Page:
The two were inseparable from the age of two, and maintained a loving and beautiful marriage to be admired.
John Glenn, former American astronaut, Marine Corps fighter pilot, and United States Senator, 1998. Wikipedia
This week John Glenn, American war hero, U.S. senator, and the first man to orbit the Earth, passed away at the age of 95. Glenn was also the oldest person to go into space when he rocketed into orbit aboard the Discovery mission at the age of 77.
Glenn led an incredible life, completing dozens of military missions as well as space voyages, earning himself the Marine Corps Astronaut Medal, the NASA Distinguished Service Medal, and the Congressional Space Medal of Honor. While the country pays tribute this national hero, it’s worth noting another accomplishment: Glenn’s marriage to his wife Annie, which thrived for more than 70 years. John and Annie met at age two, became high-school sweethearts, and married in 1943.
Annie Glenn, though not a space traveler, was a force to be reckoned with herself. She struggled with stuttering throughout her life—the disability was so affecting that she had trouble with at least 85 percent of the words she tried to speak. In fact, Annie rarely spoke at all until she enrolled in an intensive, three-week program in Roanoke in which she was not allowed to call friends or family until the program was completed. At the end of the three weeks, she picked up the phone and called her dear husband. According to Mr. Glenn’s memoir, she spoke so clearly that it brought him to tears. One of the first things Mrs. Glenn said to her husband? “John, I’ve wanted to tell you this for years. Pick up your socks.”
|In a crowd, she … finds the shyest person in the room and takes the time to draw him out.|
After Annie completed the program, she knew she had found her purpose and calling. She began making public speeches in support of her husband’s candidacy for U.S. Senate—but the most remarkable act was what happened after the speeches. As a reporter noted in 1984, Annie sought out the handicapped. “In a crowd, she heads straight for those in wheelchairs. She has a sort of radar; finds the shyest person in the room and takes the time to draw him out.”
She went on to become an adjunct professor in the speech pathology department at Ohio State University’s Department of Speech and Hearing Science, served on the National Deafness and other Communication Disorders Advisory Council of the National Institutes of Health and has won numerous awards for her work in this field.
John and Annie Glenn ride a float in a parade at the NASA Glenn Research Center. In 1999, NASA Lewis was renamed the NASA John H. Glenn Research Center at Lewis Field in Glenn's honor. The parade was one of many festivities that celebrated the name change. #NASA, #NASAglenn, #NASAglenn75, #JohnGlenn, #Ohio, #Friendship7, #OrbitTheEarth, #Mercury, #astronauts, #GodspeedJohnGlenn Photo credit: NASA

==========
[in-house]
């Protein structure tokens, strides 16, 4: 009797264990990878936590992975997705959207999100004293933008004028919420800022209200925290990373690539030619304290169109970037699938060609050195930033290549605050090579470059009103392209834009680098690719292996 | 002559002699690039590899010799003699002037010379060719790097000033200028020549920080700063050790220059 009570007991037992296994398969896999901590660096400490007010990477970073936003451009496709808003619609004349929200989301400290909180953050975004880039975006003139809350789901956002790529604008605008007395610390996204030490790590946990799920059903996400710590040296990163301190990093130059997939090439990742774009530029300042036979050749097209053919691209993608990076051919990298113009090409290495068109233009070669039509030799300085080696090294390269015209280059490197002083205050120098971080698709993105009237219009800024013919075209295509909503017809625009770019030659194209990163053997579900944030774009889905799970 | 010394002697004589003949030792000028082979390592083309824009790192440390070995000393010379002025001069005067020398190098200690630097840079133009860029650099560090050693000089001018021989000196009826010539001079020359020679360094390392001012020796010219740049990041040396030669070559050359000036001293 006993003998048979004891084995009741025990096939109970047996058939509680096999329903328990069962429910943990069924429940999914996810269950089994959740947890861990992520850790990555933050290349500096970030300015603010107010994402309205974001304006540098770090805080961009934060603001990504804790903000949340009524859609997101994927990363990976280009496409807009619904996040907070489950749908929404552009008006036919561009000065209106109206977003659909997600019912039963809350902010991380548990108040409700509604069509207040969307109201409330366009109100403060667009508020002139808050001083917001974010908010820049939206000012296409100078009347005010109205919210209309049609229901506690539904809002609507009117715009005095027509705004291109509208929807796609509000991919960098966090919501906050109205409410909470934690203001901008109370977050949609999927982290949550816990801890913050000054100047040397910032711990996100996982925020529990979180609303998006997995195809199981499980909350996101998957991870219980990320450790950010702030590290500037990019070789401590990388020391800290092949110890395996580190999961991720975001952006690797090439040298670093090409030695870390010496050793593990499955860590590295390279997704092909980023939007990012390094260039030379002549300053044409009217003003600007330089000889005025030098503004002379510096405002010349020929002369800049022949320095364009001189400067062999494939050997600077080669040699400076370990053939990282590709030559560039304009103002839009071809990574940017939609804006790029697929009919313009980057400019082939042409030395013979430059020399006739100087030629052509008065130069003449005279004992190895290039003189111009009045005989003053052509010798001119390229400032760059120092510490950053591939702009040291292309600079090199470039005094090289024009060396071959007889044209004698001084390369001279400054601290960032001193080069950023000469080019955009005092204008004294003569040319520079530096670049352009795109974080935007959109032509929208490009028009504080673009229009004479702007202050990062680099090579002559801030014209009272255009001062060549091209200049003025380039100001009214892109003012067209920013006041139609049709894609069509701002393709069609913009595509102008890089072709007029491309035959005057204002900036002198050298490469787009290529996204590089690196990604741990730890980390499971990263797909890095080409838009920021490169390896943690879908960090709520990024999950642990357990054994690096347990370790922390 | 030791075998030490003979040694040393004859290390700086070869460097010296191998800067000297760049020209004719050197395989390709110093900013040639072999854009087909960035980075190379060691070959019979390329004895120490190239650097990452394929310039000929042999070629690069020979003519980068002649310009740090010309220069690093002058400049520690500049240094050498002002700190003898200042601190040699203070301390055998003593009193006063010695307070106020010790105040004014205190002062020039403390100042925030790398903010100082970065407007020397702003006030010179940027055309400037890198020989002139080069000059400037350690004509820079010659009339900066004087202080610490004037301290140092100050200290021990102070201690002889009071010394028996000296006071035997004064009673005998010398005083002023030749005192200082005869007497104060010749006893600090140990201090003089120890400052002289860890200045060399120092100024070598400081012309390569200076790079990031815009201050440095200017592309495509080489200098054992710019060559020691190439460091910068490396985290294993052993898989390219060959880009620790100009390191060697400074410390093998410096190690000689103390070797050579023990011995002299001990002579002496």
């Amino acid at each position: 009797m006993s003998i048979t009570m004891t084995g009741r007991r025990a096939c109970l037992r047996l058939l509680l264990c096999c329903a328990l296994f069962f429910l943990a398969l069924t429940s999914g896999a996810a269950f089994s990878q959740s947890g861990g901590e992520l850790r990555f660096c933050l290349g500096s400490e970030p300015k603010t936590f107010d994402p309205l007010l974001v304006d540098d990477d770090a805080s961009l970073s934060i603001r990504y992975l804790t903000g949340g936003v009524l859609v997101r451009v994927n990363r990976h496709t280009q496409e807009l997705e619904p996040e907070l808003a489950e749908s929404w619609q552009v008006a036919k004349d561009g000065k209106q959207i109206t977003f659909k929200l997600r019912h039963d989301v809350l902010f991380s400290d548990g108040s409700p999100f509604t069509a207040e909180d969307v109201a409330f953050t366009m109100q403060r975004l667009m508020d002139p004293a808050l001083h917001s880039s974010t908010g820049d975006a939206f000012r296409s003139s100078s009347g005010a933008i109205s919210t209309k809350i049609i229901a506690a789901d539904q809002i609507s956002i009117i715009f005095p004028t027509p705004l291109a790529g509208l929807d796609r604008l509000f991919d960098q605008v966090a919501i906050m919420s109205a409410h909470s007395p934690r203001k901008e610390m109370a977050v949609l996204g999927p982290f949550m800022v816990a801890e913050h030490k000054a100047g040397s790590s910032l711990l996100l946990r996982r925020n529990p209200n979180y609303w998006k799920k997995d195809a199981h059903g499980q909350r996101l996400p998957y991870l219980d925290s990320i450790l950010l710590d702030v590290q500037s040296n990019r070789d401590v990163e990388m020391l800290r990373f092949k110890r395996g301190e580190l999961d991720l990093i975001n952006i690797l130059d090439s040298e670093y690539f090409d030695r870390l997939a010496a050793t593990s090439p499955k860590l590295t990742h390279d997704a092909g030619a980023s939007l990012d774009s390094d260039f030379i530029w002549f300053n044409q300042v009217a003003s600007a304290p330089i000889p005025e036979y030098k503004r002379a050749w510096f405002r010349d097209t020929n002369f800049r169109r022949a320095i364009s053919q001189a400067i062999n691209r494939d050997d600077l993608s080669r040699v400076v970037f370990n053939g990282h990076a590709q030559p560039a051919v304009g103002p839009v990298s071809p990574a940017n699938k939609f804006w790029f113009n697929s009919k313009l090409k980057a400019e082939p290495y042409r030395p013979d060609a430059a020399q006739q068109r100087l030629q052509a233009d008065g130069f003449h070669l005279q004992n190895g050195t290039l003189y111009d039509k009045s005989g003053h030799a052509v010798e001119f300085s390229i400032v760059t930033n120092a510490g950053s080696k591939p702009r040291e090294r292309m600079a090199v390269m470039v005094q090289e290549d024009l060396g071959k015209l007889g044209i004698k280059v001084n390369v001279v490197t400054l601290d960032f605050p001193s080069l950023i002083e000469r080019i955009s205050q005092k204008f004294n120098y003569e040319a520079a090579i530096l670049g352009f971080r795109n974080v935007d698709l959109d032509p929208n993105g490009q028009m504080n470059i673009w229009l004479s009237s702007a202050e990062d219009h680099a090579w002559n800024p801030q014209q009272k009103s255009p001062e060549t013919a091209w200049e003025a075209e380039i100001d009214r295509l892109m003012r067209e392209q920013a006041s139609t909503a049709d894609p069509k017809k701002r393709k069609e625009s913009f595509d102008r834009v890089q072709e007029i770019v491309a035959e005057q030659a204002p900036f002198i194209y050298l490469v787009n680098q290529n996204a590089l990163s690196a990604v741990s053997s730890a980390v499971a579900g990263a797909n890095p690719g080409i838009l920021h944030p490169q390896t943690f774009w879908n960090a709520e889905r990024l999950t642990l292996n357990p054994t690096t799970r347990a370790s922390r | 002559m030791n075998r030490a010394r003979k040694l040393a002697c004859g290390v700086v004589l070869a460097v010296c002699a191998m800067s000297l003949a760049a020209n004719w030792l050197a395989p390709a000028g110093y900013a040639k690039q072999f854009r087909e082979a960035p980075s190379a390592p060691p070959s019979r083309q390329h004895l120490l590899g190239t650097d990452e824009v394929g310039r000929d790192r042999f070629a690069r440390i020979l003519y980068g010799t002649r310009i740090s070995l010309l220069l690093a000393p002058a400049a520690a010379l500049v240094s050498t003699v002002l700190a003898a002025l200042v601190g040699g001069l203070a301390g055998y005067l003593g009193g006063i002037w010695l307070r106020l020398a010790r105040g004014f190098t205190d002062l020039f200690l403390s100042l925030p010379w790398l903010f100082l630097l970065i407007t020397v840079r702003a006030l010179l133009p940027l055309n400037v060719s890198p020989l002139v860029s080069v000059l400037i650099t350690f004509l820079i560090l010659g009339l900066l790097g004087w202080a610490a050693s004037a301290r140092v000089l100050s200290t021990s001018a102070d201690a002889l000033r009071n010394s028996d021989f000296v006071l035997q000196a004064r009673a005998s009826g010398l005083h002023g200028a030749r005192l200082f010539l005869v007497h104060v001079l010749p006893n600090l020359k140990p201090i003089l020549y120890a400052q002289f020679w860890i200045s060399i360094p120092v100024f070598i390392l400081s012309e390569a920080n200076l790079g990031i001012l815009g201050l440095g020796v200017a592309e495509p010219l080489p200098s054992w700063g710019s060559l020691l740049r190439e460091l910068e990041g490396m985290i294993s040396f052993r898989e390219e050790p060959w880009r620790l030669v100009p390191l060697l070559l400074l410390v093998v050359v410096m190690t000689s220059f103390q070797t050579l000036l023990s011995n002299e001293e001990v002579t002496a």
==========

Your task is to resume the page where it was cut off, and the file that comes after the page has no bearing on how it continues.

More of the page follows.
This couple was obviously committed to making the world a better place, and their accomplishments speak volumes about their characters. But perhaps the quality and longevity of their relationship says more about them than their awards and acknowledgements ever could. Celebrity marriages are often met with challenges that lower-profile relationships are rarely faced with. One such challenge: one member of the marriage routinely leaving the Earth for risky and dangerous missions—missions that often garnered hoards of female fans, eager for a glimpse of the handsome American pioneer.
|Each time Glenn left for a mission—in the military or to space—he would tell his wife that he was just going down to the corner store to get a pack of gum, to which she would lovingly respond, “Don’t take too long.”|
Throughout his career, John Glenn never wavered in his devotion and fidelity to his childhood playmate, lifelong companion, and one true love, Annie. When he began flying missions in World War II and the Korean War, he and Annie began a sacred tradition. Each time he was leaving for a mission—in the military or to space— would tell his wife that he was just going down to the corner store to get a pack of gum, to which she would lovingly respond, “Don’t take too long.” As he prepared to head to space on his final mission in 1998, the last thing John gave his wife was—you guessed it—a pack of chewing gum. Mrs. Glenn spoke of how deeply his gesture touched her, and kept that pack of gum in her pocket until her husband returned to Earth.
The two had an immeasurable amount of respect for each other, and their marriage was one of faithfulness, simplicity, and lifelong friendship. Perhaps some of Mr. Glenn’s unmatched success was enabled by his strong and loving wife, who was an inspiration to many, including Mr. Glenn himself. Volumes have been written about John Glenn—a man most Americans revere as a true hero. But as Mr. Glenn once wrote of his wife, “It takes guts to operate with a disability. I don’t know if I would have had the courage to do all the things that Annie did so well.”
“We tend to think of heroes as being those who are well known,” he wrote, “but America is made up of a whole nation of heroes who face problems that are very difficult, and their courage remains largely unsung. Millions of individuals are heroes in their own right.”
“In my book, Annie is one of those heroes.”
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